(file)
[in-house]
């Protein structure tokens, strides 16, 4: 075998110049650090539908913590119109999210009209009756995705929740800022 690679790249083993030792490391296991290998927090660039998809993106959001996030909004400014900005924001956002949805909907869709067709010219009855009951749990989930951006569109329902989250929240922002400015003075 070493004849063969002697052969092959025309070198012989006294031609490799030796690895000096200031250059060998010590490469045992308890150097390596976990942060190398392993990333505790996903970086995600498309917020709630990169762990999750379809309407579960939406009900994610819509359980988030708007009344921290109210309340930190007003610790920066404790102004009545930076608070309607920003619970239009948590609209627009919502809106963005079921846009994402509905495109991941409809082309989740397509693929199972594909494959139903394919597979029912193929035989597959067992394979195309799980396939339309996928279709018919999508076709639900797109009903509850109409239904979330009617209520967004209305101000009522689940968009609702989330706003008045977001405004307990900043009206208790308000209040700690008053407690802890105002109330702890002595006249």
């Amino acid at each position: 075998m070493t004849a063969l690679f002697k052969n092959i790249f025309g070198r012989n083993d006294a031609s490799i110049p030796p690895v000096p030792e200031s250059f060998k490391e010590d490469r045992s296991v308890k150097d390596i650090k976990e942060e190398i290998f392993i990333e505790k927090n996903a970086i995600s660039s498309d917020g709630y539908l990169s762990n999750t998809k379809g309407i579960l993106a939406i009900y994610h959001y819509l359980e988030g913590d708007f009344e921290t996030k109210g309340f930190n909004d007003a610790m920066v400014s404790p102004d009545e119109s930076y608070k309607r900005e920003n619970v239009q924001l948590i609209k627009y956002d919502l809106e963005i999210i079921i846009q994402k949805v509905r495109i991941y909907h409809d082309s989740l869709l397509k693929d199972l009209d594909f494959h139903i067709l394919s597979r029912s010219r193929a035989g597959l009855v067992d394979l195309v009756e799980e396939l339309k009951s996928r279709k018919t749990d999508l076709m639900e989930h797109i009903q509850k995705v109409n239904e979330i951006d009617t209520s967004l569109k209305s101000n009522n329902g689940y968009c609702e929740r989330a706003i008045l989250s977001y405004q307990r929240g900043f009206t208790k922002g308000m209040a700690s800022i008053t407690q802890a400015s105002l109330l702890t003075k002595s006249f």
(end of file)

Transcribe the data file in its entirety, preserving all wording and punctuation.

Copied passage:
[in-house]
């Protein structure tokens, strides 16, 4: 075998110049650090539908913590119109999210009209009756995705929740800022 690679790249083993030792490391296991290998927090660039998809993106959001996030909004400014900005924001956002949805909907869709067709010219009855009951749990989930951006569109329902989250929240922002400015003075 070493004849063969002697052969092959025309070198012989006294031609490799030796690895000096200031250059060998010590490469045992308890150097390596976990942060190398392993990333505790996903970086995600498309917020709630990169762990999750379809309407579960939406009900994610819509359980988030708007009344921290109210309340930190007003610790920066404790102004009545930076608070309607920003619970239009948590609209627009919502809106963005079921846009994402509905495109991941409809082309989740397509693929199972594909494959139903394919597979029912193929035989597959067992394979195309799980396939339309996928279709018919999508076709639900797109009903509850109409239904979330009617209520967004209305101000009522689940968009609702989330706003008045977001405004307990900043009206208790308000209040700690008053407690802890105002109330702890002595006249």
């Amino acid at each position: 075998m070493t004849a063969l690679f002697k052969n092959i790249f025309g070198r012989n083993d006294a031609s490799i110049p030796p690895v000096p030792e200031s250059f060998k490391e010590d490469r045992s296991v308890k150097d390596i650090k976990e942060e190398i290998f392993i990333e505790k927090n996903a970086i995600s660039s498309d917020g709630y539908l990169s762990n999750t998809k379809g309407i579960l993106a939406i009900y994610h959001y819509l359980e988030g913590d708007f009344e921290t996030k109210g309340f930190n909004d007003a610790m920066v400014s404790p102004d009545e119109s930076y608070k309607r900005e920003n619970v239009q924001l948590i609209k627009y956002d919502l809106e963005i999210i079921i846009q994402k949805v509905r495109i991941y909907h409809d082309s989740l869709l397509k693929d199972l009209d594909f494959h139903i067709l394919s597979r029912s010219r193929a035989g597959l009855v067992d394979l195309v009756e799980e396939l339309k009951s996928r279709k018919t749990d999508l076709m639900e989930h797109i009903q509850k995705v109409n239904e979330i951006d009617t209520s967004l569109k209305s101000n009522n329902g689940y968009c609702e929740r989330a706003i008045l989250s977001y405004q307990r929240g900043f009206t208790k922002g308000m209040a700690s800022i008053t407690q802890a400015s105002l109330l702890t003075k002595s006249f």